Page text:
St. Charles
Graham Renz

My colleague Patrick Tuohey and I recently had the pleasure of presenting our research on special taxing districts (like CIDs and TDDs) to the St. Charles County Council. That body is considering an ordinance that would require merchants within a CID to post a placard notifying shoppers that they’ll be subject to an additional special sales tax.

We weren't the only ones present to speak though. A development official from the City of St. Charles also came prepared to present his viewpoint, and he was generally in favor of CIDs. But the arguments he marshaled were so unpersuasive I didn’t know if he took the whole hearing thing seriously or not.

Here, in outline, is what he said in support of allowing CIDs to collect sales taxes without notification to taxpayers.

“CIDs have been used to subsidize projects that many felt were important.”

The basic idea is that CIDs can make certain developments feasible, so they’re good, and we shouldn’t require merchants to post placards notifying shoppers that they’ll be subject to an extra sales tax.

But, of course, whether or not CIDs are powerful development tools has no clear logical connection to whether taxpayers should be given information on their existence. Grand theft auto is a powerful method for obtaining vehicles, and has been used to obtain vehicles that many couldn’t afford to purchase on their own. But this doesn’t mean grand theft auto is permissible or prudent, and it doesn’t bear on whether or not would-be victims of grand theft auto should know about the chances of losing their cars. The bottom line is that the efficacy of a development tool isn’t germane to the question of whether or not taxpayers should know about it.

“If merchants are required to notify shoppers of additional CID taxes, it will make it too hard for developers to find tenants.”

If I apply for a CID in order to build a shopping center, the ordinance being considered would require that I tell would-be tenants of my property that they must post a sign that says something to the effect of “You’re paying extra taxes here.” The concern is that this would dissuade shoppers from patronizing a business, and so would cripple developers’ ability to land tenants for their properties. And if there are no tenants to sign leases, then there just won’t be any new development.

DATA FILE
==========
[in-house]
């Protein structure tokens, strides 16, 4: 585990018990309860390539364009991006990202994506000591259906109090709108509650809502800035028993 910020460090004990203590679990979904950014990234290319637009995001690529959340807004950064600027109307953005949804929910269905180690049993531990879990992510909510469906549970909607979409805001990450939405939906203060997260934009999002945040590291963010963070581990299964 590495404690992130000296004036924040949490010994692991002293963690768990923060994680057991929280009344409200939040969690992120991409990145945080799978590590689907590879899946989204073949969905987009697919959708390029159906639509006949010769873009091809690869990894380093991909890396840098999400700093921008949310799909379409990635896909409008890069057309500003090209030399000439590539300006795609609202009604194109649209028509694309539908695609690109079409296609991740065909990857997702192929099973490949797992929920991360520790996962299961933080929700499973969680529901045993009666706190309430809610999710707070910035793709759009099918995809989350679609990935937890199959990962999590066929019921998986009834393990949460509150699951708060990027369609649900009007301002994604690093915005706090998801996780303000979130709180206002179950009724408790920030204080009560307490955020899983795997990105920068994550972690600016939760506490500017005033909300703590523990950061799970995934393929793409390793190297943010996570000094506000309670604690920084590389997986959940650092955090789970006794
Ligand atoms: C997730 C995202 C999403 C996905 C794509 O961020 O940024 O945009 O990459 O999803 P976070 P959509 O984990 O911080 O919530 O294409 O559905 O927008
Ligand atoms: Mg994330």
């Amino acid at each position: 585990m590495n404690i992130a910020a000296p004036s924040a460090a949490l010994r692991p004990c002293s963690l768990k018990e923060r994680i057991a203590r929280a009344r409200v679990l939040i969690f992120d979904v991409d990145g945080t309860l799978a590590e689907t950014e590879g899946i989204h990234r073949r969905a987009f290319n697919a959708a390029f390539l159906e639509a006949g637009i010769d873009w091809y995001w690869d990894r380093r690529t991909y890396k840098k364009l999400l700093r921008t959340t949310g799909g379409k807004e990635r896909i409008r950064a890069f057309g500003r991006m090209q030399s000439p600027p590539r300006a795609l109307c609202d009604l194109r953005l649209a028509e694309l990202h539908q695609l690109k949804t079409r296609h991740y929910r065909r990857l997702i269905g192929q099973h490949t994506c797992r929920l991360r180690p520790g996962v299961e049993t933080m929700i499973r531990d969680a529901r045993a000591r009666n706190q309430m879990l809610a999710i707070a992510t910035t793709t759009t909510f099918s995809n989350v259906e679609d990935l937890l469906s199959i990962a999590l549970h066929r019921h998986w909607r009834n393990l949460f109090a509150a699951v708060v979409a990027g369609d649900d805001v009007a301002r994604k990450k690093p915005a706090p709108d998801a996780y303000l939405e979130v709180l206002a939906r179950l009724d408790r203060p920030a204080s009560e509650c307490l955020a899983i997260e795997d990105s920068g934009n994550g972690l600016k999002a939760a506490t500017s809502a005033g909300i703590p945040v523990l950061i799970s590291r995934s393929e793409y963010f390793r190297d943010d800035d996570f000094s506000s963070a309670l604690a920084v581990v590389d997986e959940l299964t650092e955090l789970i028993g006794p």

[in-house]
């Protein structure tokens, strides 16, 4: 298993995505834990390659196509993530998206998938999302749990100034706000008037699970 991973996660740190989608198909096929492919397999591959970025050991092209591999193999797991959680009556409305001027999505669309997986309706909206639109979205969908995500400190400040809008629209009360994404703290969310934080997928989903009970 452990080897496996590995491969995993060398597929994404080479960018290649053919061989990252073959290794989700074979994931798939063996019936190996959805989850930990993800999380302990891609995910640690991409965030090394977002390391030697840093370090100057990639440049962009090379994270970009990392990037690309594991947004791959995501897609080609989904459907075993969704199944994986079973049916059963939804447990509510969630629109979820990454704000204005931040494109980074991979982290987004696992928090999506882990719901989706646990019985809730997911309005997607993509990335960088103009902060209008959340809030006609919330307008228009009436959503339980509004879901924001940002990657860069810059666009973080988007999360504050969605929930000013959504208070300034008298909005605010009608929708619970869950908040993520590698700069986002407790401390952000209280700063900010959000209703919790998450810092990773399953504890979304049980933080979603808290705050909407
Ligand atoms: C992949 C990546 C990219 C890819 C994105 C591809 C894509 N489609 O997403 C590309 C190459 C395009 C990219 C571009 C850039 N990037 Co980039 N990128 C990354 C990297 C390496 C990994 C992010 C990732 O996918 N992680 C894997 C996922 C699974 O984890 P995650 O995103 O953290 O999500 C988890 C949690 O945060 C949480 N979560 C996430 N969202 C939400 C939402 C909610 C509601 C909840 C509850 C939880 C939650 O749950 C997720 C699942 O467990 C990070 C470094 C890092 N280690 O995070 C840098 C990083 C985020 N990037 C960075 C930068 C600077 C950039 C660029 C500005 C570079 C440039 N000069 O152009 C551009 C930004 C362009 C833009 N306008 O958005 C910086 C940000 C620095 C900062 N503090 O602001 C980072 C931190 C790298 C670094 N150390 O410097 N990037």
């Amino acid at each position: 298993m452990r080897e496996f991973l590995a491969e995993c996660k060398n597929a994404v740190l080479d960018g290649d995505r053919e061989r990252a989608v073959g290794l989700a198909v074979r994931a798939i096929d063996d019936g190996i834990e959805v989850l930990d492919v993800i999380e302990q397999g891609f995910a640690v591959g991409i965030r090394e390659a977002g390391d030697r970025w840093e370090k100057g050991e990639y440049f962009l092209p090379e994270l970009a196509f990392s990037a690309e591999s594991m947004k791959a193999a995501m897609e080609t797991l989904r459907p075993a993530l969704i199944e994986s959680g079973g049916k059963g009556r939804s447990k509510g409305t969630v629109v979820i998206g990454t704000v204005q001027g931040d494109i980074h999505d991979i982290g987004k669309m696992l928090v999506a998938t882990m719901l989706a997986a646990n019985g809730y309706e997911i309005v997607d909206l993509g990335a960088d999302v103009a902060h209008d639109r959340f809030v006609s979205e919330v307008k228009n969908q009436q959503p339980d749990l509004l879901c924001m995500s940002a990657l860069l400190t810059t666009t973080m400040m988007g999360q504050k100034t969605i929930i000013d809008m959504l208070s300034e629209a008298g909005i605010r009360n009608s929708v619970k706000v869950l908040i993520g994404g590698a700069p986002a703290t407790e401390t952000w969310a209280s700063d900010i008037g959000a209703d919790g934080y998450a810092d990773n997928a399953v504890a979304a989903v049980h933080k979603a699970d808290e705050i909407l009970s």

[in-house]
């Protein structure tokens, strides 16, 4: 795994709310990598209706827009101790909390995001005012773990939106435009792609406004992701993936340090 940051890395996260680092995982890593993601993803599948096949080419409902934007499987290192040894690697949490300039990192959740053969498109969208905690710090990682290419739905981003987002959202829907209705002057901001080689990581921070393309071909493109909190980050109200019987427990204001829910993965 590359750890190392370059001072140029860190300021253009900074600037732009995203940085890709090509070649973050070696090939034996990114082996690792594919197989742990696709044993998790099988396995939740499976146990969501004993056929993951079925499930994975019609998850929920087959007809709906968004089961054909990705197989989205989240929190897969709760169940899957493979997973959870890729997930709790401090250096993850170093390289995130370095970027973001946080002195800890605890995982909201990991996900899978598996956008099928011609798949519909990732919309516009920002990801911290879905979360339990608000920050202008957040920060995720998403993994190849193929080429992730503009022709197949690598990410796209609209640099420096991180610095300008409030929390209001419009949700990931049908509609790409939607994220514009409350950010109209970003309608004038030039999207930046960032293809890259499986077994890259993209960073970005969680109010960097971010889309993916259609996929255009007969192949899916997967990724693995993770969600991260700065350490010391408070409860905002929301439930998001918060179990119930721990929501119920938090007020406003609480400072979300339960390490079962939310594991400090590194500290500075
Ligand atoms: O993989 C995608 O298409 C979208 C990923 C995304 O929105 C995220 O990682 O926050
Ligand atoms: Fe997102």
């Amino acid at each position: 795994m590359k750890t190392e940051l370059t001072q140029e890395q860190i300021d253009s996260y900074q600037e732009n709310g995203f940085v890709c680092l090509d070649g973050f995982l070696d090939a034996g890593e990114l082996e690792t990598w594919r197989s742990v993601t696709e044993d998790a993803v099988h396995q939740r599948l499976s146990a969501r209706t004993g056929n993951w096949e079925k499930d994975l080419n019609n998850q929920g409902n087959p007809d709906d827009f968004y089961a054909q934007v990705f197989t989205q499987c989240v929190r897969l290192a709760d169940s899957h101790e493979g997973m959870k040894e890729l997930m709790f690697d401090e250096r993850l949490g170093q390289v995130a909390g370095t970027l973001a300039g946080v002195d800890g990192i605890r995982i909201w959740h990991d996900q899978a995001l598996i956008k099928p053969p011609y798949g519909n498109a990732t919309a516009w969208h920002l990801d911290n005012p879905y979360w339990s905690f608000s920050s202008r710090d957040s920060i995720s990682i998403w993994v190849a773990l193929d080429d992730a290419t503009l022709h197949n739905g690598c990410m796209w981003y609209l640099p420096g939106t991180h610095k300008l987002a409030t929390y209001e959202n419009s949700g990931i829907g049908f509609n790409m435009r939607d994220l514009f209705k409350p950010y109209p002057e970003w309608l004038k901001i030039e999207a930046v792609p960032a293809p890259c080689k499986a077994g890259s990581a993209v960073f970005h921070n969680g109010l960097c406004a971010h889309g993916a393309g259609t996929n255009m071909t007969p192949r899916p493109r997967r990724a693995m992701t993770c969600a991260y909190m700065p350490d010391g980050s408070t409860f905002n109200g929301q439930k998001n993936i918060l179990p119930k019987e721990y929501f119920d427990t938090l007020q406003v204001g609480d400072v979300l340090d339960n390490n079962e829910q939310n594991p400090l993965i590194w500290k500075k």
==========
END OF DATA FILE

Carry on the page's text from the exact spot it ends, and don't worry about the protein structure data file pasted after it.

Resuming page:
Here is what such an argument boils down to: Letting taxpayers know what tax rate they’re subject to is (allegedly) bad for business, and since we want business to do well, we shouldn’t let taxpayers know what tax rate they’re subject to.

But it just isn’t the job of taxpayers to make life easy for businesses. And it certainly is government’s job to make sure taxpayers are being treated fairly and not being taken advantage of. The importance of honesty isn’t diminished by the profit one can make through deceit. Moreover, developers using another type of special taxing district known as a transportation development district are already required to post additional sales tax notices (though they often fail to do so), and they don’t seem to have any trouble getting tenants. What’s different about CIDs that would make such notices overly burdensome?

It takes some chutzpah to argue that it’s better for everyone if you are allowed to tax people without their knowledge.  Instead of being upfront and simply charging tenants an amount that makes the investment in a property worthwhile, developers are going through the rigmarole of forming a district and collecting a tax. It’s easy to see why a developer would want to have the government collect a tax from consumers and pass it along to the developer as profit. What’s harder to understand is why the government would want to play along.

 

About the Author

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Graham Renz
Policy Analyst

Graham Renz is a policy analyst at the Show-Me Institute.